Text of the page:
Why does Gregor cling to the picture of the woman in furs on the wall?

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Early on, the narrator describes Gregor's feelings that his life is not very fulfilling. He has no time to establish or develop any meaningful relationships—not even time enough to eat satisfying foods—because he spends all of his time on the road as a traveling salesman.

When he first awakens as...

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Early on, the narrator describes Gregor's feelings that his life is not very fulfilling. He has no time to establish or develop any meaningful relationships—not even time enough to eat satisfying foods—because he spends all of his time on the road as a traveling salesman.

When he first awakens as a bug, he cannot figure out what has happened to him, and it is here that the narrator first describes the "picture of a woman with a fur hat and a fur boa." He had cut it out of a magazine and put it into "a pretty gilt frame." It is as though, in lieu of an actual woman with whom he might have an actual relationship, Gregor can only place the picture of an attractive and luxuriously-attired woman from a magazine in his frame, because no such woman exists in his life. When the behavior of his sister, Grete, and his mother indicate that they may intend to take this framed picture, it represents the likelihood that no such woman will ever exist, and this is too painful for Gregor to endure. With the removal of his furniture and this picture, it seems as though the last vestiges of his humanity will be gone.

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Another aspect of criticism on this story suggests that Gregor clinging to the picture of the woman in furs symbolizes his sexual frustration, the manliness that his family and job stole from him (and that he relinquished) by working in a job he found meaningless while his family, especially his father, took advantage of him.  That the woman is wearing furs in the pictures signifies the intimacy with which he clings to her; indeed, some scholars find this intimacy an act of violation.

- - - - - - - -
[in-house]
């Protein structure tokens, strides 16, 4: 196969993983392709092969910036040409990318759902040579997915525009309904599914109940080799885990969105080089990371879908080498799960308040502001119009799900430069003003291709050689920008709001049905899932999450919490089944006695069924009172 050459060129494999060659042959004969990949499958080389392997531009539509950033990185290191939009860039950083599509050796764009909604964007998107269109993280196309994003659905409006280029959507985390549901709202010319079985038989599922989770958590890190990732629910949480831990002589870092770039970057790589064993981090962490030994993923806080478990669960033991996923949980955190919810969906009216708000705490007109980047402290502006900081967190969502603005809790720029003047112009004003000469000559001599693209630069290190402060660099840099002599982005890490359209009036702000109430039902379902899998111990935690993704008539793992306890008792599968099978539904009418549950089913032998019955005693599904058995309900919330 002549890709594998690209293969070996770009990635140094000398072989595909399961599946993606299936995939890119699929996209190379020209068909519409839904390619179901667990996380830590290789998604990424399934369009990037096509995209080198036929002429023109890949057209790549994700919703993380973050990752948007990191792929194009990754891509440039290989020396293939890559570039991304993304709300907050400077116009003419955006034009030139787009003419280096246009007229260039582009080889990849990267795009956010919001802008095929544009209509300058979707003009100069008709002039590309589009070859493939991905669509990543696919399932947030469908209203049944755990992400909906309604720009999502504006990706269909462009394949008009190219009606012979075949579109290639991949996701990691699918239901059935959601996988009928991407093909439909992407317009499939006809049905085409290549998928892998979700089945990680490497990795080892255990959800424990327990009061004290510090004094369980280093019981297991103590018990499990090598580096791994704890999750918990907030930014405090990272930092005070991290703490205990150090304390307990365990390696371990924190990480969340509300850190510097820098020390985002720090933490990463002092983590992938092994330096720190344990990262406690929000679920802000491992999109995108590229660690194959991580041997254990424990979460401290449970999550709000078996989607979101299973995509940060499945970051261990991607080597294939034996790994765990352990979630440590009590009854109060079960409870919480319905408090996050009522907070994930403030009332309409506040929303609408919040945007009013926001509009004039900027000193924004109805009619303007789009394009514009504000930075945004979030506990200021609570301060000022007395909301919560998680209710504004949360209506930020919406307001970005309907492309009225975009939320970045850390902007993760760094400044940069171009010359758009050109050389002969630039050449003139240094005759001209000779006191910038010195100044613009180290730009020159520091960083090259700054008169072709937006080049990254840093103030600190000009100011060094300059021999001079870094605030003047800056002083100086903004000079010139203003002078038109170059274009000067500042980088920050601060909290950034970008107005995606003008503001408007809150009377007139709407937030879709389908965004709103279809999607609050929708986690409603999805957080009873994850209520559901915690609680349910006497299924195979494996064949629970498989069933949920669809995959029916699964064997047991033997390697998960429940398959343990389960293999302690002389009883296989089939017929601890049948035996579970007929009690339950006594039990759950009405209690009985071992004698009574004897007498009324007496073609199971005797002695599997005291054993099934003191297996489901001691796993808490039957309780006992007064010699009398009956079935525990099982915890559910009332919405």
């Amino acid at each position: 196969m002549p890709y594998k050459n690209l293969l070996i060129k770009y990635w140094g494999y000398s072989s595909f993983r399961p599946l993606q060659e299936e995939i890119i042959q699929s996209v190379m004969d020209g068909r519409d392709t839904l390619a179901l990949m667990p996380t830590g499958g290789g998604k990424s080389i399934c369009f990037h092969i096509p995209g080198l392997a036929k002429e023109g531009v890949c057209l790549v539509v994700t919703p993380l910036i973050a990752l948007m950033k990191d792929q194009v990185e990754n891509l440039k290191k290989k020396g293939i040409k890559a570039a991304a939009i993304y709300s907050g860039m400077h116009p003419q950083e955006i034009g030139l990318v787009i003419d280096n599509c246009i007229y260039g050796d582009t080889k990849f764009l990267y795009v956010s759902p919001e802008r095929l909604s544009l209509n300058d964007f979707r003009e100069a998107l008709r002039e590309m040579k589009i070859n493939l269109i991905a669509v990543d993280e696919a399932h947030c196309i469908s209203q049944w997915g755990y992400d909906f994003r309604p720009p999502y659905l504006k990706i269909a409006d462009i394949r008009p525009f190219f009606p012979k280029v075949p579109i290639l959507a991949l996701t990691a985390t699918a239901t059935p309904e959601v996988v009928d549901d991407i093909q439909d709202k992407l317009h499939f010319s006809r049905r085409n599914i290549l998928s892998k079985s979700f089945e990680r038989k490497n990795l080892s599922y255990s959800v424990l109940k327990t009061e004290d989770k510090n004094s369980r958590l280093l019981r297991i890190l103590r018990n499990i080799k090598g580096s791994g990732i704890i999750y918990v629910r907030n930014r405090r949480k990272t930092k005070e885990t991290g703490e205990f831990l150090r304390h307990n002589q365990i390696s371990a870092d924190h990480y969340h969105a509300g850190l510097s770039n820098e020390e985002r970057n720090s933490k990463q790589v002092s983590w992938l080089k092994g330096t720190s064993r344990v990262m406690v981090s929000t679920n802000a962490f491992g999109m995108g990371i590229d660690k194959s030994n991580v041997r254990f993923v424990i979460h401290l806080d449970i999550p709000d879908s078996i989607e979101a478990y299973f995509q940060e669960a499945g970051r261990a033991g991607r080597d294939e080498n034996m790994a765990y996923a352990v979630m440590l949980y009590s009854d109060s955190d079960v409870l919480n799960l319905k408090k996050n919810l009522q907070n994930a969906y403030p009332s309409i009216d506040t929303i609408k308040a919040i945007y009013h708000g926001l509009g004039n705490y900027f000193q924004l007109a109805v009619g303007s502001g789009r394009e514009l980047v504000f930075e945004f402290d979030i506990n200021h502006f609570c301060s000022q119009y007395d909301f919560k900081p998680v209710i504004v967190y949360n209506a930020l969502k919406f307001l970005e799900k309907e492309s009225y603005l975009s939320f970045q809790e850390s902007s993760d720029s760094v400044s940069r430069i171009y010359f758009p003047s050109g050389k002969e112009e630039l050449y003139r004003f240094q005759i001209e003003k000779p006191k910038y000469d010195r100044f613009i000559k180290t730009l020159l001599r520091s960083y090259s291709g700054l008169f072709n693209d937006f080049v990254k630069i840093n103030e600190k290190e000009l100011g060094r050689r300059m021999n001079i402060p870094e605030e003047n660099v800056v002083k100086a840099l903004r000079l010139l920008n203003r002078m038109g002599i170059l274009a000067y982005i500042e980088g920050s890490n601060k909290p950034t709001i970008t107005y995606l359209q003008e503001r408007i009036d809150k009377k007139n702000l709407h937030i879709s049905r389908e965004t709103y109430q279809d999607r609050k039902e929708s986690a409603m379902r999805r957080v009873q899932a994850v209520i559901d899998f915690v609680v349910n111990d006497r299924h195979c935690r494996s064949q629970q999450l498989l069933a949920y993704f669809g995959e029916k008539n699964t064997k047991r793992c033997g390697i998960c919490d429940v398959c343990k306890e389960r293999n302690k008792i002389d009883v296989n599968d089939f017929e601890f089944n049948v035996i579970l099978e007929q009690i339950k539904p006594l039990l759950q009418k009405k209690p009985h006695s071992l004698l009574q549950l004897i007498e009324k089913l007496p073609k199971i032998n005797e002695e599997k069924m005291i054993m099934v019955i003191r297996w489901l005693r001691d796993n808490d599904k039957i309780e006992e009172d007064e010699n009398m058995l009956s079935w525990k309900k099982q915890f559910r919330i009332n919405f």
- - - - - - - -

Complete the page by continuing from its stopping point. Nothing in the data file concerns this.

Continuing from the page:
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Gregor doesn't particularly like the picture, but it does represent to him an element of normalcy and his life as it was before his change.  It is the one thing his sister and family do not take from the room, and he clings to it as if his very life depended on it.  In his mind, if all things from his human life disappear, the likelihood that he will return to normal is less certain.

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Gregor clings to the picture on the wall because he is clinging to his past.  His sister, Grete, comes in and tries to move all his furniture, thinking it would be easier for him to crawl around the floor and walls if it were gone.  Gregor likes the furniture because it reminds him of when he was normal, but he can't do anything about the fact that his sister and mother are removing it.  In an attempt to do something, he climbs the wall and clings to the picture so his sister cannot remove it.  Ironically, he displays obvious bug-like characteristics in order to cling to his human past.

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